Your Guide to an Oregon Trail Road Trip

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Grab your camera. You'll be passing through some of the most scenic places in the country on this incredible coast-to-coast Oregon Trail road trip.

Oregon Trail route

The Oregon Trail Road Trip starts in Cannon Beach on the rugged coast of Oregon and takes you through Idaho, Wyoming, Nebraska, Iowa, Illinois, Indiana, Ohio, Pennsylvania, and New York before finally ending in the seaside community of Provincetown, Massachusetts. Along the way, you’ll see mountains, wildlife, raging waterfalls, stunning hiking trails, prehistoric fossils, historic sites, and eat some of the best food you’ve had in your life. The journey is almost 3,300 miles, plus side trips, following Highway 20 for the majority of the trip. Plan to dedicate at least two weeks to this adventure to make sure you can enjoy the incredible National Parks, museums, and attractions you’ll see along the way, but if you can spare the time, three weeks is ideal. Before you depart, be sure to check everything off this road trip essentials checklist.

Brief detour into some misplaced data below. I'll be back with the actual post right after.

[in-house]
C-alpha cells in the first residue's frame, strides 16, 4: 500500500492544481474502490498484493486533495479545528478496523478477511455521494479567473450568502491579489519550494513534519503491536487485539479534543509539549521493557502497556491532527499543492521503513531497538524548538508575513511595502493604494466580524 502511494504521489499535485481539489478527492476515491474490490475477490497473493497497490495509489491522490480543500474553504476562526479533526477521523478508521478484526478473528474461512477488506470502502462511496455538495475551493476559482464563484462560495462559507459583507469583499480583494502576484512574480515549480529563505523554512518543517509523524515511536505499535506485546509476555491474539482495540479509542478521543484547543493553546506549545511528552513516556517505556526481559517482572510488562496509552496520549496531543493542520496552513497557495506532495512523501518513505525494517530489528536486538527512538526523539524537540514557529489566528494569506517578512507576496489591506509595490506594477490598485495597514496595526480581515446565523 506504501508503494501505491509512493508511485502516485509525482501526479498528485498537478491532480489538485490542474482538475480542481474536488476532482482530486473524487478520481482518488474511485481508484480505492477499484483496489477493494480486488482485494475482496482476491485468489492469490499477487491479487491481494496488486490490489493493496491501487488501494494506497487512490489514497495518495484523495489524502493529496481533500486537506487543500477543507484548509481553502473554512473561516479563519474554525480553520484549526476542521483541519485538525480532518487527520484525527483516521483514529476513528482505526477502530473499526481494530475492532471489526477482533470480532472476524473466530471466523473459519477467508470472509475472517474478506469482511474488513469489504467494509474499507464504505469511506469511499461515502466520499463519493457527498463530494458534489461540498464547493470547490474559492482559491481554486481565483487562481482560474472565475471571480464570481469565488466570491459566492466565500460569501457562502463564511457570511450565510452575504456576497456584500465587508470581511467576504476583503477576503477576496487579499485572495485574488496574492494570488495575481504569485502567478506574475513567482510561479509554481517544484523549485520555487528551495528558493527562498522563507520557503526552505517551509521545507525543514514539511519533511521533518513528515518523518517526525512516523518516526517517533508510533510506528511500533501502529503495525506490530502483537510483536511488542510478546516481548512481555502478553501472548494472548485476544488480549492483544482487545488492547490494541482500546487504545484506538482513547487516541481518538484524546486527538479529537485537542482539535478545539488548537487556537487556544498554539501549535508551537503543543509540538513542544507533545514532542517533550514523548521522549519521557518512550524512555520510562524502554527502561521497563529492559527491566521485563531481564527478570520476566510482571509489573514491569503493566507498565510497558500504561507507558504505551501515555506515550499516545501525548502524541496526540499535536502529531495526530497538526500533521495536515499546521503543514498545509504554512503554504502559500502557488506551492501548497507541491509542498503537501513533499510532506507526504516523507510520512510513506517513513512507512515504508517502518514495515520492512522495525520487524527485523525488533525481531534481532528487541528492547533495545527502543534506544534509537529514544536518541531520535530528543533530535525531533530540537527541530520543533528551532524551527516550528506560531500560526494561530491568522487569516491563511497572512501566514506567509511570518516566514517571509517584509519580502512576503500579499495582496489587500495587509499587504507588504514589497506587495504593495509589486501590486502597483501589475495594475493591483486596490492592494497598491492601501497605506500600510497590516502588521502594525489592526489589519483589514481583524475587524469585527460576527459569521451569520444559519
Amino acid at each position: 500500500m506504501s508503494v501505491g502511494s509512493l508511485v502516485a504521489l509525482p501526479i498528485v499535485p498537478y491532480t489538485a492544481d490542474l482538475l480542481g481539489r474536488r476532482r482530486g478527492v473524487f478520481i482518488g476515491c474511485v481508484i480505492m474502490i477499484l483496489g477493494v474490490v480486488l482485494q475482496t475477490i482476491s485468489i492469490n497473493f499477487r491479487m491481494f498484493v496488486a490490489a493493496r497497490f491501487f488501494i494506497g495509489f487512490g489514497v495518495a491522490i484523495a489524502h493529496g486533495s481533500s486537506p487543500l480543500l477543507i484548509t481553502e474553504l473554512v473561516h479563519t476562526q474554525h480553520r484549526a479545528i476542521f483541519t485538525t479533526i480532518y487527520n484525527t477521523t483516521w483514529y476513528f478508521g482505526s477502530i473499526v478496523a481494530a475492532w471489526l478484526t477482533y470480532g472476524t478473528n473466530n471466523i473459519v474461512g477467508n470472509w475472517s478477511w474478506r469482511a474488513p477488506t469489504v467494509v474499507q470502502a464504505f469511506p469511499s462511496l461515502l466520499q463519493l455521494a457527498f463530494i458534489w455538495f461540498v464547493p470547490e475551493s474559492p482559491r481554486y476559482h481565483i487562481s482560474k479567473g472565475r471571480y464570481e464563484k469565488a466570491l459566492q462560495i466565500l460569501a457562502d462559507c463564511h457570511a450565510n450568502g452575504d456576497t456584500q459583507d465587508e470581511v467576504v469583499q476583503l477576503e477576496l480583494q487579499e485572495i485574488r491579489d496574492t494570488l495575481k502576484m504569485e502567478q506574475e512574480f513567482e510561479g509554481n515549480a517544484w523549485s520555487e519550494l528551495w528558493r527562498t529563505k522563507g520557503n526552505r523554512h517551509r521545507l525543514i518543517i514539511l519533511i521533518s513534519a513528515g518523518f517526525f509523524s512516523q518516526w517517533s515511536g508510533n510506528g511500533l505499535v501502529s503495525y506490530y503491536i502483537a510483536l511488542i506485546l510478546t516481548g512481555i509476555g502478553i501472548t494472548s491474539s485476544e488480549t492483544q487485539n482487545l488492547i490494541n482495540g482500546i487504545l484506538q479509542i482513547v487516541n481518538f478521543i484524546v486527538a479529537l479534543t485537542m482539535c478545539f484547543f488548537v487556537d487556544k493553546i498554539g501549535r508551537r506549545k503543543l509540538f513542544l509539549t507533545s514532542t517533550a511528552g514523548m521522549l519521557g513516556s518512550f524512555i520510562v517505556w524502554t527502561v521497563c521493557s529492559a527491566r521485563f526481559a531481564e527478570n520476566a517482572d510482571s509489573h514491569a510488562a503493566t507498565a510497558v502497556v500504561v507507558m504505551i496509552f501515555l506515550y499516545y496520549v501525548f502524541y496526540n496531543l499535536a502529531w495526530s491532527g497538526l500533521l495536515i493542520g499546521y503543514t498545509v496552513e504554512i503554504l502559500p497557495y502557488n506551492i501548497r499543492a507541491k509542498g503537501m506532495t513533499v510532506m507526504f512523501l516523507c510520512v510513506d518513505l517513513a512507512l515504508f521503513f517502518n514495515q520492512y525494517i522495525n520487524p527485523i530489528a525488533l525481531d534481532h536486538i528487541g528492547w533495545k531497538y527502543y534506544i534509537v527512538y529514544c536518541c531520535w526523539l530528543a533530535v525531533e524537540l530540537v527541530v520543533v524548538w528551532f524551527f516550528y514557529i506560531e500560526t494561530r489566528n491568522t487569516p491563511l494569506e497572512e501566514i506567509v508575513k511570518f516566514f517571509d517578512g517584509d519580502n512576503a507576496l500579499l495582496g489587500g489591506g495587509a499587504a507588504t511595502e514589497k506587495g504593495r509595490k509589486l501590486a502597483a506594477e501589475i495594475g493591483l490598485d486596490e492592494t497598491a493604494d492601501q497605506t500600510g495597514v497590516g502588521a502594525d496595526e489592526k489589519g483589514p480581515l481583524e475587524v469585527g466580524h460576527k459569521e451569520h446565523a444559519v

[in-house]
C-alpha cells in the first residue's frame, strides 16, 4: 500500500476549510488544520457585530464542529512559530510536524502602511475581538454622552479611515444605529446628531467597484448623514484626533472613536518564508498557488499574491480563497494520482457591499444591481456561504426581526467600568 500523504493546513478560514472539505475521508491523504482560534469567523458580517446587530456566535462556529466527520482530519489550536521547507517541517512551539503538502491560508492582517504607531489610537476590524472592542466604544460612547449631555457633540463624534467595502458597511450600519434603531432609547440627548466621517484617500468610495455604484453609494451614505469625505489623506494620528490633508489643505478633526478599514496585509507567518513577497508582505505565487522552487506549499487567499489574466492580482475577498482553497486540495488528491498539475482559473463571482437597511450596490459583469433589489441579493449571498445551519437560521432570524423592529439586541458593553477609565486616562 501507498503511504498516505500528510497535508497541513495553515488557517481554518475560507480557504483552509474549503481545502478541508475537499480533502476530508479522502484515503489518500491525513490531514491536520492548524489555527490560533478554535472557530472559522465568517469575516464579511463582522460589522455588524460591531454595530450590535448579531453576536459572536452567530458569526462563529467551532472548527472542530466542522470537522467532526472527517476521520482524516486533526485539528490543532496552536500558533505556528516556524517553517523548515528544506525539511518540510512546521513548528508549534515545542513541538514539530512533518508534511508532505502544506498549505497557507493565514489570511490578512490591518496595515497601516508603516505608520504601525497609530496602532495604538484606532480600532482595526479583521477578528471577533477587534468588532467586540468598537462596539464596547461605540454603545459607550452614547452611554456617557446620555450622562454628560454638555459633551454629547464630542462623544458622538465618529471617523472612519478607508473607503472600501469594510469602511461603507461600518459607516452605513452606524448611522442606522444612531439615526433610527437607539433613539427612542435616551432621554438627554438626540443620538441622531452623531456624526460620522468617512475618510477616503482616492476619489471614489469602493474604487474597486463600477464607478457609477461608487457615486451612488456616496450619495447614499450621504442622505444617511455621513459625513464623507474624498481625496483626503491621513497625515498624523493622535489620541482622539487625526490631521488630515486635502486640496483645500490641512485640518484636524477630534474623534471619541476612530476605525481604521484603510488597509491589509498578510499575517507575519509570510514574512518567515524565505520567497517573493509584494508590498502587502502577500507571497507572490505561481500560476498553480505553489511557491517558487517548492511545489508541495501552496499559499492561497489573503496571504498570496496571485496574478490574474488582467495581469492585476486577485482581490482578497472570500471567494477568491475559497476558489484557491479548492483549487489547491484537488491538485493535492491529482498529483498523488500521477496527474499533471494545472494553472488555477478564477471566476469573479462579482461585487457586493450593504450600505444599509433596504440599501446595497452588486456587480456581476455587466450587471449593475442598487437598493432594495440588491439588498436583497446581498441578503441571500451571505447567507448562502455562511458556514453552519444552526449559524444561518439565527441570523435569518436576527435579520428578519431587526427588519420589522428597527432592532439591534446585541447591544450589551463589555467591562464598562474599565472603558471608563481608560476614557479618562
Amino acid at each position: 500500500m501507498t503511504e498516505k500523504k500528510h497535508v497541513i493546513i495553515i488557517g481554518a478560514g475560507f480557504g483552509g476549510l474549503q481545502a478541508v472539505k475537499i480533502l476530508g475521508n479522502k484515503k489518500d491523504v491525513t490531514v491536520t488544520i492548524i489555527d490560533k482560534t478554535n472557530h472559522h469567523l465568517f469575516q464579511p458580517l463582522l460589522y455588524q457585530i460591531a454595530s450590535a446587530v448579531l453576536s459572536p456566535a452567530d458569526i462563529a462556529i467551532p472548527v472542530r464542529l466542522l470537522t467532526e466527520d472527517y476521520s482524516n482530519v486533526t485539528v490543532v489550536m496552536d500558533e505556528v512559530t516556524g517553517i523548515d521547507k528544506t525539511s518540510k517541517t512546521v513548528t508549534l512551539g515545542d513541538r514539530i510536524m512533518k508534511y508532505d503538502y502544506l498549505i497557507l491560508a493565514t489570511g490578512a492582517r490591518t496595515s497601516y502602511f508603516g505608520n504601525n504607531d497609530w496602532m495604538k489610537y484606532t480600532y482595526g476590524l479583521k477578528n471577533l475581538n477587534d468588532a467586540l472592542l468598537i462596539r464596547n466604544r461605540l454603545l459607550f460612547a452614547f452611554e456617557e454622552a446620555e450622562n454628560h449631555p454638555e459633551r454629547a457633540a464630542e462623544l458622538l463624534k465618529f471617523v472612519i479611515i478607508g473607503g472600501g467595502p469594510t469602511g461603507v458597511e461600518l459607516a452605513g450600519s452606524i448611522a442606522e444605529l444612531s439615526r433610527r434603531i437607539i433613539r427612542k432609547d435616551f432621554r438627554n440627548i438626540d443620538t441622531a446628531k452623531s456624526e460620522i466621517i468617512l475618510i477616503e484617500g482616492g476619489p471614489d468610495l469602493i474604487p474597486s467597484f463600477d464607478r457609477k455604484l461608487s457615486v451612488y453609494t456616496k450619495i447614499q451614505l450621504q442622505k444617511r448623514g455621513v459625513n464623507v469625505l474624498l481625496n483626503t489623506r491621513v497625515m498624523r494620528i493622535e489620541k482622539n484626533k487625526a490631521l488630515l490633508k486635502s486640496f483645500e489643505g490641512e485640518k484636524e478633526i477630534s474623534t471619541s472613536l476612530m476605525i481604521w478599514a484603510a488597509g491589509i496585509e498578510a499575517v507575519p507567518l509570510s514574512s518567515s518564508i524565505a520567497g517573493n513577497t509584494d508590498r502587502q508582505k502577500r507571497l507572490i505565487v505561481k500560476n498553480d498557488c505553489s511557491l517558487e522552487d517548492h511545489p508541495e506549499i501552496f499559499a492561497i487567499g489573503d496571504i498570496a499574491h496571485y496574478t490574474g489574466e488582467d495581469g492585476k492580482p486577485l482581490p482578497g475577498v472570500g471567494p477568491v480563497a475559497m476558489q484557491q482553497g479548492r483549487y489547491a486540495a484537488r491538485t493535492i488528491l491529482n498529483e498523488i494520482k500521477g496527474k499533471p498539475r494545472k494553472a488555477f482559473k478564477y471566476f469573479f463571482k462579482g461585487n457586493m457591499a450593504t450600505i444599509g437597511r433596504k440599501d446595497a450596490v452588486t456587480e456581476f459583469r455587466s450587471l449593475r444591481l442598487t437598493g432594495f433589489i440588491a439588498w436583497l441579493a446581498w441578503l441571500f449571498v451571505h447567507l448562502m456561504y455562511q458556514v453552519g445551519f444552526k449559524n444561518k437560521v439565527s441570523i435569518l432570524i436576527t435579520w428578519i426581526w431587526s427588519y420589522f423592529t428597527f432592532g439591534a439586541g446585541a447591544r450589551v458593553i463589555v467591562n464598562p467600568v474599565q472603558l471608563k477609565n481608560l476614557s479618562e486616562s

Ot Map 1Emma Kumer/rd.com

Oregon Trail History

What was the Oregon Trail?

The historic Oregon trail was a dangerous 2,000-mile trip starting in Independence, Missouri, and ending in Oregon City, Oregon. Much of the route was established by Lewis and Clark between 1803 and 1806, but it was missionaries tasked with converting Native Americans to Christianity that first traveled the trail in large numbers in the decades that followed. In the mid-1800s, hundreds of thousands of pioneers traveled this route to forge new lives as did miners seeking their fortune in the gold rush. By the end of the century, however, the Oregon Trail was seldom used because the same journey could be completed in about a week on the railroad.